Forward in Faith?

Sunday, September 13, 2015


I know this will seem like unmitigated gall (to some) but I find myself mostly underwhelmed by the following accomplishment:

What undoubtedly has been achieved is the resurrection of a sort of English Missal rite. Subtle changes in words and phrases are nonetheless immediately recognizable to any who know this material by heart. Some changes are not subtle at all: a particularly grotesque example is the Gloria. It's impossible to tell, in addition, just where some of these actions and events actually take place.

What's not there? More than can be mentioned here. The Decalogue, an epiclesis that calls down the Holy Spirit upon people and not things, etc. etc. However, all in all, it is no more sad than any other contemporary reality and certainly superior to either a praise band or a Novus Ordo clown mass. Civilization is nevertheless on its last legs: the barbarians are now storming the citadel.

In what language will you say "I surrender"?

Wednesday, September 9, 2015

Opus Postumum

The lack of blog posts is due to three unrelated factors: (1) the lengthy recovery required by my illness; (2) a loss of purpose: abandoning the dream of the Ordinariates or continuing Anglicanism has left this blog without premise; and (3) the evident demise of European civilization has become, for me at least, a complete obsession. (Hitler and Stalin must be laughing in Hell.)

I'm still investigating Eastern Christianity but probably more as a well-meaning tourist. Here's a interesting reflection:

... I was raised in Canada as an Anglican, and it was in this context that my love for Christ’s Church was fostered. Like many Anglicans of the ‘Anglo-Catholic’ tradition, though, I asked myself for years what I would do ‘when the time came’. In other words, when it was clear that I could no longer live as a traditionally-minded Anglican, would I become Orthodox or Catholic? And I am sure that I remained in the Anglican Church longer than I might have for this one reason: I was seeking to reconcile my love for Orthodoxy and Orthodox Tradition with my belief in the role of Rome as the See of St Peter and locus of Christian unity.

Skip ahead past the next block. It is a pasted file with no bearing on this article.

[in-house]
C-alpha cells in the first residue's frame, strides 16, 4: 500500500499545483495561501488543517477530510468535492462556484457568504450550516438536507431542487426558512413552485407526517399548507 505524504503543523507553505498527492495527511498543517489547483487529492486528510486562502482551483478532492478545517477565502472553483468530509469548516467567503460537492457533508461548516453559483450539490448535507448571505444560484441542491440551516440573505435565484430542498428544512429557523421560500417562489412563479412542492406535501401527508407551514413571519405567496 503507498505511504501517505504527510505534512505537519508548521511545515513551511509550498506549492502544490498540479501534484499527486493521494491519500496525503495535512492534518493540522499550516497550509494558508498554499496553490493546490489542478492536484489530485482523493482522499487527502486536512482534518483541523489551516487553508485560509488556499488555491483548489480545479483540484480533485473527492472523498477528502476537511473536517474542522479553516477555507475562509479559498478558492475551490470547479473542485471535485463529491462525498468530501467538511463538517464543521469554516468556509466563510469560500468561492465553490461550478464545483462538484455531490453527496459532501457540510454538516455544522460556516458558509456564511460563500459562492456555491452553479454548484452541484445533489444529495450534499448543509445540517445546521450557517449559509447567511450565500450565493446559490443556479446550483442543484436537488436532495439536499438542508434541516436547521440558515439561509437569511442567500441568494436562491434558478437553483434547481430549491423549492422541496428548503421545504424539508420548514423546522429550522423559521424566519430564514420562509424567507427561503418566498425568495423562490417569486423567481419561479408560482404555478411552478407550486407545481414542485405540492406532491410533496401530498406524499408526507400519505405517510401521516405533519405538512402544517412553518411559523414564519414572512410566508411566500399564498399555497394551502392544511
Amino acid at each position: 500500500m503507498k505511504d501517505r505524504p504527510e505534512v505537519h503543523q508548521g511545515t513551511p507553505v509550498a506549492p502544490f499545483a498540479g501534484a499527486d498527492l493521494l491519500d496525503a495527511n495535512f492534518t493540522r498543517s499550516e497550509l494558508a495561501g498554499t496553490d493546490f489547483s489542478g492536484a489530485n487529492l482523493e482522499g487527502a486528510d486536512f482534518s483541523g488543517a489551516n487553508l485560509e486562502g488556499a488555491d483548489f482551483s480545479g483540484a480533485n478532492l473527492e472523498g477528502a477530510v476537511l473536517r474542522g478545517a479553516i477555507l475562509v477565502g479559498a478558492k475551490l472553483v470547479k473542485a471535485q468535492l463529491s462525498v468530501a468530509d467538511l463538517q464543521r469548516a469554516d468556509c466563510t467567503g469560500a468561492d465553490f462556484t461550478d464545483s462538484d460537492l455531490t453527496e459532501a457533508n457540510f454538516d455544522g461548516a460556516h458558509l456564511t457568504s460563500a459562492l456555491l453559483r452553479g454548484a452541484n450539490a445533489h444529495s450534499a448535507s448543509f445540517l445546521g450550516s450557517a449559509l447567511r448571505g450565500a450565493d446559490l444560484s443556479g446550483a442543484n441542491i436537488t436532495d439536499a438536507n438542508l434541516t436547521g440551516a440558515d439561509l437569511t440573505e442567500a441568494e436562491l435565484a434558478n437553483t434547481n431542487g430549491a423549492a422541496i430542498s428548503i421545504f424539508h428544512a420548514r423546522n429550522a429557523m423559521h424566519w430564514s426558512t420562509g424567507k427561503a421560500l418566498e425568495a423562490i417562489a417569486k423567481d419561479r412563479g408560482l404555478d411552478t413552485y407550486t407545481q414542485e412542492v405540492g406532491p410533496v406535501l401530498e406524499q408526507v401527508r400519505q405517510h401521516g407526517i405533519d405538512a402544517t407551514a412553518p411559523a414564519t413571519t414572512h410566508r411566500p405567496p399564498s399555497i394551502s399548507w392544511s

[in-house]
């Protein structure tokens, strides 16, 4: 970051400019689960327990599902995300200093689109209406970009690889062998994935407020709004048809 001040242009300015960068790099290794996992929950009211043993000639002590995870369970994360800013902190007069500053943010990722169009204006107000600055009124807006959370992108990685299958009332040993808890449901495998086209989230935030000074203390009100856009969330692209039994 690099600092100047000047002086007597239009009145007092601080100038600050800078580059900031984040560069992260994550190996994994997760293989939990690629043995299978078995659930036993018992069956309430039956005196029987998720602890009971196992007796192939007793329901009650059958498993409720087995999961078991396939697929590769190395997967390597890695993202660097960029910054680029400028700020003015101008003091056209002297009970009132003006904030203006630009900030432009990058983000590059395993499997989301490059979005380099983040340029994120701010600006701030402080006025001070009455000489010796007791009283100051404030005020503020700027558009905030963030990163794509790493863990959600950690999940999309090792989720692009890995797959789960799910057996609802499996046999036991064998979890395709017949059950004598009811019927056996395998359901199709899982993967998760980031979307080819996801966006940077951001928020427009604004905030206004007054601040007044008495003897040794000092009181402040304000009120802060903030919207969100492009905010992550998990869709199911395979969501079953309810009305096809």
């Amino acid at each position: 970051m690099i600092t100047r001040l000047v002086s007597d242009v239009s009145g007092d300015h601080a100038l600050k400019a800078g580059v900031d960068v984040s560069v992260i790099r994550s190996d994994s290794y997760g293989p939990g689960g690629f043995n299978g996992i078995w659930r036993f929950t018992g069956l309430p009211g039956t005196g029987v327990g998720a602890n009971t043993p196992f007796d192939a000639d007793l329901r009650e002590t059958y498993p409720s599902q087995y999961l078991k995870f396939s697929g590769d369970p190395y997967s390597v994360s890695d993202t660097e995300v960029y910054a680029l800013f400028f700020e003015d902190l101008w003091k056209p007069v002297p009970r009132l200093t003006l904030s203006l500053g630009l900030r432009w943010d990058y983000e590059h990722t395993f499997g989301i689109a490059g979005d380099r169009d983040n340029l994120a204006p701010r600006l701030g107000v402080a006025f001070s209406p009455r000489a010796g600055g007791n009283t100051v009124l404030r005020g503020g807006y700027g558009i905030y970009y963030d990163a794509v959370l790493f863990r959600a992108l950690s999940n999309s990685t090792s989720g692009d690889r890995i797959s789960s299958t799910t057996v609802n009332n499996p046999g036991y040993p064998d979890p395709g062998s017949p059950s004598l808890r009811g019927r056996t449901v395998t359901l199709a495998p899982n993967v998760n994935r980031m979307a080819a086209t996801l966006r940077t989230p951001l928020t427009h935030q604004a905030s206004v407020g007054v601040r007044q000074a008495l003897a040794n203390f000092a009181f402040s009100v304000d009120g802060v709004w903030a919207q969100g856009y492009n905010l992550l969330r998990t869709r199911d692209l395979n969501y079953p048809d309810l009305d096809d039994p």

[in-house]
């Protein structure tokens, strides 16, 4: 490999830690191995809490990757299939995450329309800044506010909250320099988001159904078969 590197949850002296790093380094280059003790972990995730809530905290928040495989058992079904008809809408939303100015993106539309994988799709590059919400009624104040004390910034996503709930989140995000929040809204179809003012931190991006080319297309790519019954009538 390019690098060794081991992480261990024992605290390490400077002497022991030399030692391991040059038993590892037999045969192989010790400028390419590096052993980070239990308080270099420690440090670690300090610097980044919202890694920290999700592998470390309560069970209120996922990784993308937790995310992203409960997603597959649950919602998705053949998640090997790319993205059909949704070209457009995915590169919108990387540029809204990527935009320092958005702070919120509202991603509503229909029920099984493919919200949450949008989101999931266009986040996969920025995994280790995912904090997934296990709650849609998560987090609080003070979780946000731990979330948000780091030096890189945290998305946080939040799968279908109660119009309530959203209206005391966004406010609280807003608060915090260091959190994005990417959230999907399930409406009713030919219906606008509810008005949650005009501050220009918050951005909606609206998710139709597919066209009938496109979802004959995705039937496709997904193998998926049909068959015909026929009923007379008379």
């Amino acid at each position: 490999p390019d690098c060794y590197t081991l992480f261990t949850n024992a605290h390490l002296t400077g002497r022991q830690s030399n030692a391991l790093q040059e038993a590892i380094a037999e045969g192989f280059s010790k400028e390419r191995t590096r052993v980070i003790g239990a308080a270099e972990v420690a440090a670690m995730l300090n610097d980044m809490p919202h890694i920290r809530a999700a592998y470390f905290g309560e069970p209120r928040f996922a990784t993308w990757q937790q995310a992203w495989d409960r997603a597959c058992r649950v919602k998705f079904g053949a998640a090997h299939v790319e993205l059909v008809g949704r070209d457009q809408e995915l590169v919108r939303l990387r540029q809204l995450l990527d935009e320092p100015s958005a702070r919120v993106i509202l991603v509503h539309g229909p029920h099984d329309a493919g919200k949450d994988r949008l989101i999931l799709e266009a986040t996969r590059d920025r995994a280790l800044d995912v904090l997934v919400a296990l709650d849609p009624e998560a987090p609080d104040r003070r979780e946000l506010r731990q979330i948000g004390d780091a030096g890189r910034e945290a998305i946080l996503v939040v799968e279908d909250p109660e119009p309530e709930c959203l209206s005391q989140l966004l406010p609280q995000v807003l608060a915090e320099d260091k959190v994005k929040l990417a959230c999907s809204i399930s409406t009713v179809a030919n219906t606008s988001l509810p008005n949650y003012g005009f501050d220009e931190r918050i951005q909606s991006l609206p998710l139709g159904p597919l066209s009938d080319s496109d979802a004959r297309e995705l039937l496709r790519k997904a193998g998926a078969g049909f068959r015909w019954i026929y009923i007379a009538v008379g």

In saying this, I am well aware that there are Orthodox Christians that may dispute my emphasis on the importance of communion with Rome, and there are Catholics that would wonder how I could possibly love Orthodoxy without the Pope, but I am not really interested in polemics. At the same time as I recognise their legitimate concerns, I look to the Church of the first millennium and see a community that did not agree on all points and expressions of the Faith, but held certain fundamental tenets in common and so communed together, and I look for the same thing in my own ecclesiastical subscription. I suppose this would make me one of those ‘Orthodox in communion with Rome’ folk, not really appreciated by either side ....

I'm sure of only one thing now: whatever group one joins up with names the people you can expect to be murdered with.

It's still more likely that I will choose a different ghetto. Because there is little expectation for the laity to engage in set forms of daily prayer, conforming one's public worship to the Tridentine (albeit à la the execrable 1962), and refusing participation in popular piety, while maintaining a private prayer life organized around the Prayer Book (and meditations with good music of the sort no longer produced or performed) is probably inevitable. But, of course, we shall soon see.

Der Abschied